Throughout its 50 years in business, Mac's Tire Center has been careful to stick to its tire-focused roots-and has stayed true to that in its service bays.
Mac's Tire in Tupelo doesn't perform complete automotive service, concentrating only on alignments and brakes in addition to the usual tire maintenance.
The dealership has 30 employees, six of whom are mechanics dedicated solely to non-tire tasks. Of the store's 16 service bays, three are dedicated to alignments and three to brakes with the remaining 10 for tire work.
The six mechanics are similarly divvied up: three do only alignments and three do only brakes. Those services are offered only by appointment-18 alignment and 18 brake jobs per day for six jobs per mechanic.
``We just wanted to specialize,'' said co-owner Hal McPherson. ``We felt like if we tried to do too much, there would be too much that wouldn't get done right.... That way we feel like we keep the quality of our work up. Well, we know we do.''
Store Manager Eric Roellgen, who has worked at Mac's Tire for 25 years, said customers don't notice the distinction much, but it contributes a great deal to the ease of managing the shop as well as boosting profits.
``Everything moves in and out a lot smoother,'' he said.
Mac's Tire divided its bays in 1987 when it moved to its current building, he said. At first the shop ran 10 tire, two alignment and two brake bays. The company later added one bay each to alignments and brakes.
The idea is just one facet of the business that has served it well over its 50-year history.
Mr. McPherson said he's worked at the dealership founded by his father, Waylon McPherson, since he was 13. His 14-year-old son, Patrick, is in his second summer working for the shop, this year as a tire changer.
At the same time, Mr. McPherson said he's seen his customers' families grow up as well.
``I'm even getting to see people I went to school with, of course I waited on them when we were growing up, and now I'm waiting on their kids,'' he said. ``And their kids are even starting to have kids, so I'm seeing a third generation already, so that's what's pretty neat.''
Mr. McPherson, 47, started sweeping the floors at the shop and now enjoys managing the retail business. He and his brother Ricky, 44, started full time after they graduated from college around 1980. Mr. McPherson said he decided early on he wanted to join the business. ``I never wanted to do anything else and still enjoy it today,'' he added.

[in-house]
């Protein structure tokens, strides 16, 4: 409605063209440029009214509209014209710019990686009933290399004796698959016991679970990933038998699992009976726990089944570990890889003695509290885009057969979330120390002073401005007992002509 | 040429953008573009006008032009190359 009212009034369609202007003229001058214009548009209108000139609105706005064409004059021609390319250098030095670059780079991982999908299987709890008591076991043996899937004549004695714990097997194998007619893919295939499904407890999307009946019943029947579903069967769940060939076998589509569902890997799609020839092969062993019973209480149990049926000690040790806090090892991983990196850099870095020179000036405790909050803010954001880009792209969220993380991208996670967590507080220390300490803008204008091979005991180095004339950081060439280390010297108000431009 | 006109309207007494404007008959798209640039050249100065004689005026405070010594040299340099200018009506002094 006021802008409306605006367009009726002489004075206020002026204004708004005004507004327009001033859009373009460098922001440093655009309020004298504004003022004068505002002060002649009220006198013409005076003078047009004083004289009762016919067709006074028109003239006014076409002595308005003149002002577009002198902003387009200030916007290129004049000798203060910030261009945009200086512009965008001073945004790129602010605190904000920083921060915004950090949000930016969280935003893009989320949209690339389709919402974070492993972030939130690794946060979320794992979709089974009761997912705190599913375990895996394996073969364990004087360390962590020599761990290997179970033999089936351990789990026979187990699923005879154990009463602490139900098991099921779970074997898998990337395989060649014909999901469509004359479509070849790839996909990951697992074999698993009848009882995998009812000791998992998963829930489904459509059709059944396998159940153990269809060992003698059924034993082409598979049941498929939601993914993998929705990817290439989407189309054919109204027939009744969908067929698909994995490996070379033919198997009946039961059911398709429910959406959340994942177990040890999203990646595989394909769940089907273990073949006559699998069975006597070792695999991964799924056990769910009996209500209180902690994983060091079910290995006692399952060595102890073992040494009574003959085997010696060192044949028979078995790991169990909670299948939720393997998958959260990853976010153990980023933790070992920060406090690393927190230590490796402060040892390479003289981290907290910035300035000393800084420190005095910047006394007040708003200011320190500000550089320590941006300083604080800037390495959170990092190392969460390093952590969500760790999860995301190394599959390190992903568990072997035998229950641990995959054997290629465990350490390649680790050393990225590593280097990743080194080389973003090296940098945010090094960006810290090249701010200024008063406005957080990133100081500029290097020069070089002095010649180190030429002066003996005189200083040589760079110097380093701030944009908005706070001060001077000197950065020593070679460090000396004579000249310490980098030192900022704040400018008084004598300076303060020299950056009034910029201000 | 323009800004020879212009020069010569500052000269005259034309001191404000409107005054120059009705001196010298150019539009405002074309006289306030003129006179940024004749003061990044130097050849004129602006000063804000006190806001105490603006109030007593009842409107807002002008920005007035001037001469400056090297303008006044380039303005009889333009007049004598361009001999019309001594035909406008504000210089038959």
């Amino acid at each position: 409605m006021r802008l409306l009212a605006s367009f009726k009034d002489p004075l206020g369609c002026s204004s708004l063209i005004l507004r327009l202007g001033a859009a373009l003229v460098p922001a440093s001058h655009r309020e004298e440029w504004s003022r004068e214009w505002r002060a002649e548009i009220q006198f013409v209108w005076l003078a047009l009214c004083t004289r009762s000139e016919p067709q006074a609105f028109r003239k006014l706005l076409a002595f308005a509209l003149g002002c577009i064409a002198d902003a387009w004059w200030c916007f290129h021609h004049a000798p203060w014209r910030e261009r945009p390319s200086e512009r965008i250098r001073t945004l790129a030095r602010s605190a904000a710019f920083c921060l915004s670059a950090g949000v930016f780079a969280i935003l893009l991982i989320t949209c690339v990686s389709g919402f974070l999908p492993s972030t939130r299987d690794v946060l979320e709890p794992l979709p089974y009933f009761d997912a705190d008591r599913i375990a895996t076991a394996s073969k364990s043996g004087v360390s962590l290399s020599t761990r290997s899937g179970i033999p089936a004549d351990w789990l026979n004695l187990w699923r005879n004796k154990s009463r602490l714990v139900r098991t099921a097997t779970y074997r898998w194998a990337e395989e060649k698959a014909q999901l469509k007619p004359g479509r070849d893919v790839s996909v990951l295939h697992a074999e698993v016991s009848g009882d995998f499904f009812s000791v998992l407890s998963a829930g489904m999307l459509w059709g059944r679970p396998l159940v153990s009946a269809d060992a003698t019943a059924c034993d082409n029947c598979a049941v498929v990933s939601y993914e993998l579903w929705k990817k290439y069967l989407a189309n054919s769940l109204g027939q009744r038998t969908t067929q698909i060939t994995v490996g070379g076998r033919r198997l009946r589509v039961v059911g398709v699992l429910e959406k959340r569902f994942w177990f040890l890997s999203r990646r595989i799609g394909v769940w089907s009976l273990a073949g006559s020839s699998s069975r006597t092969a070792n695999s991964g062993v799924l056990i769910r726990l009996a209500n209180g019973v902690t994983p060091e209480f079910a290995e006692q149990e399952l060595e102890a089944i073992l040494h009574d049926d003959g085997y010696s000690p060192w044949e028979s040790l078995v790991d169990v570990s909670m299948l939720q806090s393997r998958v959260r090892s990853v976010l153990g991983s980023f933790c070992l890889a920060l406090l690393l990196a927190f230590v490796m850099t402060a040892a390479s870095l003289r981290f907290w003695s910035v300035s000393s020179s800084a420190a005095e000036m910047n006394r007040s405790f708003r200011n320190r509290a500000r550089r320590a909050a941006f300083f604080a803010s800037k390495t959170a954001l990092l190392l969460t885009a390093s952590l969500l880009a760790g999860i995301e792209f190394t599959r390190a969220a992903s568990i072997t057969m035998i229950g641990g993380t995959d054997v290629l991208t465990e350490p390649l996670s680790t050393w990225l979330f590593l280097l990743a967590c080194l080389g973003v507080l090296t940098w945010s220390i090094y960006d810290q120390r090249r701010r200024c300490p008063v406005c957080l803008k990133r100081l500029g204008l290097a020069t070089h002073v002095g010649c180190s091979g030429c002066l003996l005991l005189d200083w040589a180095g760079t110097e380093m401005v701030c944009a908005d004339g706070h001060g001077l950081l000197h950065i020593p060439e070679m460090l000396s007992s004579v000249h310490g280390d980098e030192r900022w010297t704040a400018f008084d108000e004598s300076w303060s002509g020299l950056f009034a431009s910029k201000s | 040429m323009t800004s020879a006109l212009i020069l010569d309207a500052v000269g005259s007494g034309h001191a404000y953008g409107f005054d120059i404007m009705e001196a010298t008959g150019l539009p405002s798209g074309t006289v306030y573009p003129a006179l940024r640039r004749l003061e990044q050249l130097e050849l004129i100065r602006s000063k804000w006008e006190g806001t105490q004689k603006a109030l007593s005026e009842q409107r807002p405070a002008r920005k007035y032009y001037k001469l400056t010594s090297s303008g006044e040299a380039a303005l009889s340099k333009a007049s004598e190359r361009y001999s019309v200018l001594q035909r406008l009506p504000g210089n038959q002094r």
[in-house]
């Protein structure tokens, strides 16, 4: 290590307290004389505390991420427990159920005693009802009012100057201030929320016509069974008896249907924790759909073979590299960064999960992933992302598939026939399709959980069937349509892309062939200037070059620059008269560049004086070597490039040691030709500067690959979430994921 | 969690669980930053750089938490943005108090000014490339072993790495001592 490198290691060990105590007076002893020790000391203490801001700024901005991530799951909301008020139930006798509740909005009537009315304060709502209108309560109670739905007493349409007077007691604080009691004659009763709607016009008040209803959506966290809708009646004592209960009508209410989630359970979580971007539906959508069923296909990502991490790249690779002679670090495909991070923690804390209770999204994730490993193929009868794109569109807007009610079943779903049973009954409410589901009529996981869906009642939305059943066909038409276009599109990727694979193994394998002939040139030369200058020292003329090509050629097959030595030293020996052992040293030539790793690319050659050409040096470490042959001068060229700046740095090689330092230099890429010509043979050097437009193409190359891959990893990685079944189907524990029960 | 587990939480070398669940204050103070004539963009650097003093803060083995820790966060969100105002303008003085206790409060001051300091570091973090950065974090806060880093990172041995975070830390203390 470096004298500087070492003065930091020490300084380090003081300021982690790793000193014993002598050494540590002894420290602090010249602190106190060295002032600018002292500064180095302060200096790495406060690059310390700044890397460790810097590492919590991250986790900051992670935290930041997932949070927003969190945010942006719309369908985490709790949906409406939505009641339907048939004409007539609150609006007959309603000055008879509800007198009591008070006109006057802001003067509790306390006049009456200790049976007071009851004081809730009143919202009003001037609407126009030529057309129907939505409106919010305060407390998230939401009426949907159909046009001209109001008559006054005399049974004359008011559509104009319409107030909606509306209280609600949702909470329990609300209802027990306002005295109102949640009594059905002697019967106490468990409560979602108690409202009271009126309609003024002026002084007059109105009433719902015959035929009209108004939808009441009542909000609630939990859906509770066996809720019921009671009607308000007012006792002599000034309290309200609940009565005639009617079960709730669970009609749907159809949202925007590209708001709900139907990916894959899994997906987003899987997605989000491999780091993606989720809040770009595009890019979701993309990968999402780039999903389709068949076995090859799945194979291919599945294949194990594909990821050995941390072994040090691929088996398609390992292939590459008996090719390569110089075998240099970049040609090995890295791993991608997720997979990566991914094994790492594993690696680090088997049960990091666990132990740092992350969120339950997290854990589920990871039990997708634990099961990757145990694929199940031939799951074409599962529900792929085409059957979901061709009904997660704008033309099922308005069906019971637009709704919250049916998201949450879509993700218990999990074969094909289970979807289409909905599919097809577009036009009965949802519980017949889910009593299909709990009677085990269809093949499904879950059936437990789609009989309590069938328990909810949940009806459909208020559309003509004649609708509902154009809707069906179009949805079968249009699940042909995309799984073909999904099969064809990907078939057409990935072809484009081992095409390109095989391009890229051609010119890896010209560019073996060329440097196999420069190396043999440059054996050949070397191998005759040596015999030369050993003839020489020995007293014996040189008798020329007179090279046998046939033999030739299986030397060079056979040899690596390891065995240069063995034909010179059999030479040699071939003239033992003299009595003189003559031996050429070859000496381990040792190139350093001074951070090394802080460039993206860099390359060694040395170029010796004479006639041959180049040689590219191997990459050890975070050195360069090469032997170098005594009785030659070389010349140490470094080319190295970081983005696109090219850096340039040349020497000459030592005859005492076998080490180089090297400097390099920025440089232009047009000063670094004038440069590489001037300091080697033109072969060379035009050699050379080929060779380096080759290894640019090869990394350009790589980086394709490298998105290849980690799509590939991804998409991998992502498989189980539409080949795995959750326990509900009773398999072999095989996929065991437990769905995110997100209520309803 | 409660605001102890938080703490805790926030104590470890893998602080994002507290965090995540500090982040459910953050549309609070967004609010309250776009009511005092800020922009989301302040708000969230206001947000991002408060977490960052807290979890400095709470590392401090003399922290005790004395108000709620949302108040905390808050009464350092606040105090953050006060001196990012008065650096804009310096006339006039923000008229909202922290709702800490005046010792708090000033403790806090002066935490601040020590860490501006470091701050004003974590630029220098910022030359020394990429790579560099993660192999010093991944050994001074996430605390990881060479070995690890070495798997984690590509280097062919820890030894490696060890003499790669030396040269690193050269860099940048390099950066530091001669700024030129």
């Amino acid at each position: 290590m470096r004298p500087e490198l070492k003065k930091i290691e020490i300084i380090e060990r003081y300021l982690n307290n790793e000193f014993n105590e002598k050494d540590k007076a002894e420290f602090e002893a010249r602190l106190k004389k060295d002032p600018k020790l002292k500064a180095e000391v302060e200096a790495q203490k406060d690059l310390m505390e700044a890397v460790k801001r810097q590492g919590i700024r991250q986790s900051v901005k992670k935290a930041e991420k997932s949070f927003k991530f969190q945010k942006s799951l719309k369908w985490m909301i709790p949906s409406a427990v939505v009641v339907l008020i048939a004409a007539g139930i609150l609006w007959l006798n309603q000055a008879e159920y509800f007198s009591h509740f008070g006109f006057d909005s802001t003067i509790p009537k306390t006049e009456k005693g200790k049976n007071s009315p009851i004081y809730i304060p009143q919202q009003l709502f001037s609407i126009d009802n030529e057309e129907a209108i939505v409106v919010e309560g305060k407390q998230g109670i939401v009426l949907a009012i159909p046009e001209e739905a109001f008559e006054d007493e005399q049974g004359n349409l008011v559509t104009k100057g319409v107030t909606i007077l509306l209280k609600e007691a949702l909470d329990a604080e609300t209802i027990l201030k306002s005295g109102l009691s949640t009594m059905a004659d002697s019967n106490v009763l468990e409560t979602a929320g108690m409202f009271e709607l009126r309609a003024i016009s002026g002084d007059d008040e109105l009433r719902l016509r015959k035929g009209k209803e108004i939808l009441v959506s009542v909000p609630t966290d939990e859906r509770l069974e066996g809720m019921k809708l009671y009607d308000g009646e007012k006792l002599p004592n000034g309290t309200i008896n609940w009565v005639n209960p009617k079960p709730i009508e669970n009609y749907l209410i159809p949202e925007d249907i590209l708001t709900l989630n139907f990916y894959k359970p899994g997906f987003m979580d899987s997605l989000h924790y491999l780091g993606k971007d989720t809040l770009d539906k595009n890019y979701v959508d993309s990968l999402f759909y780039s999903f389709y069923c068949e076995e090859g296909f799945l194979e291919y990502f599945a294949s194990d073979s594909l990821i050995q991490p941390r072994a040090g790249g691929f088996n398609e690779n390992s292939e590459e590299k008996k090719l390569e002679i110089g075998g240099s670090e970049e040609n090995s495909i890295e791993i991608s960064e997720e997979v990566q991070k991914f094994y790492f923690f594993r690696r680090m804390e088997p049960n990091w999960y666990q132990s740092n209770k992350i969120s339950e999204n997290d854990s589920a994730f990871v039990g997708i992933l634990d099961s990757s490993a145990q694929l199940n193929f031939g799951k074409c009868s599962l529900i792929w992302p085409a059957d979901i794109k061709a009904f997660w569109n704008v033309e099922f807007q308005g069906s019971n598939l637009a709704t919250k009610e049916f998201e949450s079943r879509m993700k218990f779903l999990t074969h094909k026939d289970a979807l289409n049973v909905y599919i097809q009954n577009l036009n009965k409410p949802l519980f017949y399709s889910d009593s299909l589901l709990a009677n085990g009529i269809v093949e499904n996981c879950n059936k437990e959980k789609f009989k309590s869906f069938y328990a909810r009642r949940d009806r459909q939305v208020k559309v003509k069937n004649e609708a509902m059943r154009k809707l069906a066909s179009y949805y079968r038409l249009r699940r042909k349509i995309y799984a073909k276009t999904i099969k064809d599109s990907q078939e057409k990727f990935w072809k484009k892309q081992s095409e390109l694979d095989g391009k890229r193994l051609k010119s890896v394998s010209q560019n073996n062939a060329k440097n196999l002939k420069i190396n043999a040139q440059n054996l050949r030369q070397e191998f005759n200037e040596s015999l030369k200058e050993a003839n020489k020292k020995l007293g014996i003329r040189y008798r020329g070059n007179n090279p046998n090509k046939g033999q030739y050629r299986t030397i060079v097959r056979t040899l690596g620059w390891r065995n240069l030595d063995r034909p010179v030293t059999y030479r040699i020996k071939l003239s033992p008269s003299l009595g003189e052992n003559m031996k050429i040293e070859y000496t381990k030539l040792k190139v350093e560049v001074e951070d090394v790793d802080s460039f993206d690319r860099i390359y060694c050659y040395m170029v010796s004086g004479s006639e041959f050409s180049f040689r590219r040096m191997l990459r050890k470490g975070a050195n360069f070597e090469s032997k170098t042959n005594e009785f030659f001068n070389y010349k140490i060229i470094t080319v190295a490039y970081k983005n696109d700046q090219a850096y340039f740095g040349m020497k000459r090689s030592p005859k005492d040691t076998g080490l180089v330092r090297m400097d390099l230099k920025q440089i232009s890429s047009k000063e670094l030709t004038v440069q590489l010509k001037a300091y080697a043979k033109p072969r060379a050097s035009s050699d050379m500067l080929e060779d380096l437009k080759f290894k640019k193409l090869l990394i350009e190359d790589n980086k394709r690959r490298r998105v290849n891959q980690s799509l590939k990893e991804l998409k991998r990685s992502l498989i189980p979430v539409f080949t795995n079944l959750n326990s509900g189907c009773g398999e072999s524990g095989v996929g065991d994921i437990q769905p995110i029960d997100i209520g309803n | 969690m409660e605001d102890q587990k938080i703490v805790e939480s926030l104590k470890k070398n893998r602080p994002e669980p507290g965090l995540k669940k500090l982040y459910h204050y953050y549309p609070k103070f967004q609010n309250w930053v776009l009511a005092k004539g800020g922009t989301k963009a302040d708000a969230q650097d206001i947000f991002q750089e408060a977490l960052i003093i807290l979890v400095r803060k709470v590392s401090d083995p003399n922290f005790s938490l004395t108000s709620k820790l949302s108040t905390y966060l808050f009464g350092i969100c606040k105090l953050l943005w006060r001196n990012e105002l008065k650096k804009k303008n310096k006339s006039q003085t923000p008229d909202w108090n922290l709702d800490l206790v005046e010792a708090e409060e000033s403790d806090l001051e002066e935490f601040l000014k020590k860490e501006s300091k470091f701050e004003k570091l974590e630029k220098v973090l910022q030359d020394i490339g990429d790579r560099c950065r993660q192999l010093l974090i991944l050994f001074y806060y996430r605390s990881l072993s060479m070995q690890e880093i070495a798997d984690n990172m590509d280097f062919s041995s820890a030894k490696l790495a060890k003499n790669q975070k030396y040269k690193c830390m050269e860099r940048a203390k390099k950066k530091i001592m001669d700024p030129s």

Waylon McPherson, 78, has been semi-retired since the company sold the recycling plant he operated since 1990. The founder still stops in on the business. ``I guess he's checking on us,'' Mr. McPherson joked.
Despite his early decision to join the family business, Mr. McPherson said his parents never tried to force their sons into the tire industry and encouraged a choice. He said he and his brother each have two daughters who are looking at other career paths, but Patrick McPherson has been interested in the shop from the beginning.
``Ever since when he was real little when he would come down, he'd follow me around everywhere we'd go,'' Hal McPherson said. ``It always fascinated him. In fact he was just like I was.''
Throughout the company's history, Mr. McPherson said he's seen many changes, though the proliferation of sizes has had the most impact, he said.
The single-outlet dealership, which sells BFGoodrich, Michelin, Kelly, Hankook, Firestone and Goodyear tires, inventories about $1 million worth of tires. ``People hate to wait,'' Mr. McPherson explained, so the dealership tries to have everything on hand.
The company also held out longer than most other Tupelo-area passenger tire retreaders before leaving that business in the mid-1980s. Mr. McPherson said in the heyday of passenger retreading the company produced about 150 tires a day.
``We had a pretty good-sized retread operation going on,'' he said.
If the dealership was one of the last out of that failing business, it was one of the first in the latest craze among tire dealerships: nitrogen inflation. Mac's Tire added nitrogen about a year and a half ago and is now extending it to truck fleets.
Mac's Tire charges $5 per tire with the spare free regardless if the tire was bought at its shop. After that charge, the motorist doesn't pay for nitrogen again on that set of tires.
The dealership even offers to purge and refill tires that motorists were forced to pump up with regular air.
``Once the public got educated on it,'' they were more comfortable with nitrogen, Mr. McPherson said. ``We have so many people drive up now every day wanting it.''
Mac's Tire got some favorable press coverage locally when it began offering nitrogen, giving the dealership's image a boost. A couple of other dealers followed their lead later, though Mr. McPherson said they charge more.
``It has just been wonderful,'' he said. ``Customers love it.''